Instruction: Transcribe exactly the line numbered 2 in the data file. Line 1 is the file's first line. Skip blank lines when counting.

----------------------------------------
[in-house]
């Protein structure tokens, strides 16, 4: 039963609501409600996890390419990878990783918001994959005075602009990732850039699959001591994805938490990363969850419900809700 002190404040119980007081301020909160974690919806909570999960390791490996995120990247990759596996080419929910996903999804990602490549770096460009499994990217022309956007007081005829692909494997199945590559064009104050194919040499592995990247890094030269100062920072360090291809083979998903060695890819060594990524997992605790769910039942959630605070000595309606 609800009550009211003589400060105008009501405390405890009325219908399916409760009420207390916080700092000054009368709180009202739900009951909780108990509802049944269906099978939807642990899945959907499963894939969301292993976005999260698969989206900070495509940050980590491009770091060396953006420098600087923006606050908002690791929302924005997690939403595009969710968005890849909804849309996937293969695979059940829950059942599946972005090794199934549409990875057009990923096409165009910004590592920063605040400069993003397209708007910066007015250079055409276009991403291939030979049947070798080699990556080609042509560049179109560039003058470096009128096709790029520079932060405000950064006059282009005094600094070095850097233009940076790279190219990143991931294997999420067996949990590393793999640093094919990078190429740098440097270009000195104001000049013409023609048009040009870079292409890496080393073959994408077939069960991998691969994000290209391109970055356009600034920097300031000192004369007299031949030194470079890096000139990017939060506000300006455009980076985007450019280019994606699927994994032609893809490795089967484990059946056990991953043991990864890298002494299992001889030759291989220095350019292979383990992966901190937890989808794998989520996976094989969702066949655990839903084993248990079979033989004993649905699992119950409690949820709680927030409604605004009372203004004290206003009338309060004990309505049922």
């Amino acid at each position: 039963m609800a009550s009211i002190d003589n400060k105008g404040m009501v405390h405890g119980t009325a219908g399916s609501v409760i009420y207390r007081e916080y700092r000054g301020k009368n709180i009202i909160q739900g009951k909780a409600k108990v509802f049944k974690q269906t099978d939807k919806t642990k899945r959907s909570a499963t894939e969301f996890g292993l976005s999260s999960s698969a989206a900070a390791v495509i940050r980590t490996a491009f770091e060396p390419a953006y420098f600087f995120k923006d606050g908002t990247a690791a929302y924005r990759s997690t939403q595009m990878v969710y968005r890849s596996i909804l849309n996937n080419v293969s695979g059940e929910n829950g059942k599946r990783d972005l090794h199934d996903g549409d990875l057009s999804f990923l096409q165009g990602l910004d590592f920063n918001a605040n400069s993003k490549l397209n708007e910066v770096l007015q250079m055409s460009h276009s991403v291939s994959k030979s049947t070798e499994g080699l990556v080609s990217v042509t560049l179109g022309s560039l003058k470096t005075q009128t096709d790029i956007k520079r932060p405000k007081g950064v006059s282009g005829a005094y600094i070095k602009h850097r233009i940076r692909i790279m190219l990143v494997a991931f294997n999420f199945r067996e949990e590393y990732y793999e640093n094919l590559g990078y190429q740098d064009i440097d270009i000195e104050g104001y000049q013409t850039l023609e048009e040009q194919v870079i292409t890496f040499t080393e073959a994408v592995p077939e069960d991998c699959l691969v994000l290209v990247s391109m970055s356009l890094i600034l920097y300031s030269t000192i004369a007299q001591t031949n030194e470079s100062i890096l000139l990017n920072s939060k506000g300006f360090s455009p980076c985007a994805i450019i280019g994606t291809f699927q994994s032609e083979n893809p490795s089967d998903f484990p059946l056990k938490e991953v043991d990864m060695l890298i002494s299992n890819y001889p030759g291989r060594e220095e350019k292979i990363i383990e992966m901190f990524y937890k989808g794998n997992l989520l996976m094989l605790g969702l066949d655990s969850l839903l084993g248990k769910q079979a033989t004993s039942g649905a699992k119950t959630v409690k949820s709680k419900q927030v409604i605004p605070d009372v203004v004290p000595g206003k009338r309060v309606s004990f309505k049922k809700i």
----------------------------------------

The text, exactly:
């Protein structure tokens, strides 16, 4: 039963609501409600996890390419990878990783918001994959005075602009990732850039699959001591994805938490990363969850419900809700 002190404040119980007081301020909160974690919806909570999960390791490996995120990247990759596996080419929910996903999804990602490549770096460009499994990217022309956007007081005829692909494997199945590559064009104050194919040499592995990247890094030269100062920072360090291809083979998903060695890819060594990524997992605790769910039942959630605070000595309606 609800009550009211003589400060105008009501405390405890009325219908399916409760009420207390916080700092000054009368709180009202739900009951909780108990509802049944269906099978939807642990899945959907499963894939969301292993976005999260698969989206900070495509940050980590491009770091060396953006420098600087923006606050908002690791929302924005997690939403595009969710968005890849909804849309996937293969695979059940829950059942599946972005090794199934549409990875057009990923096409165009910004590592920063605040400069993003397209708007910066007015250079055409276009991403291939030979049947070798080699990556080609042509560049179109560039003058470096009128096709790029520079932060405000950064006059282009005094600094070095850097233009940076790279190219990143991931294997999420067996949990590393793999640093094919990078190429740098440097270009000195104001000049013409023609048009040009870079292409890496080393073959994408077939069960991998691969994000290209391109970055356009600034920097300031000192004369007299031949030194470079890096000139990017939060506000300006455009980076985007450019280019994606699927994994032609893809490795089967484990059946056990991953043991990864890298002494299992001889030759291989220095350019292979383990992966901190937890989808794998989520996976094989969702066949655990839903084993248990079979033989004993649905699992119950409690949820709680927030409604605004009372203004004290206003009338309060004990309505049922």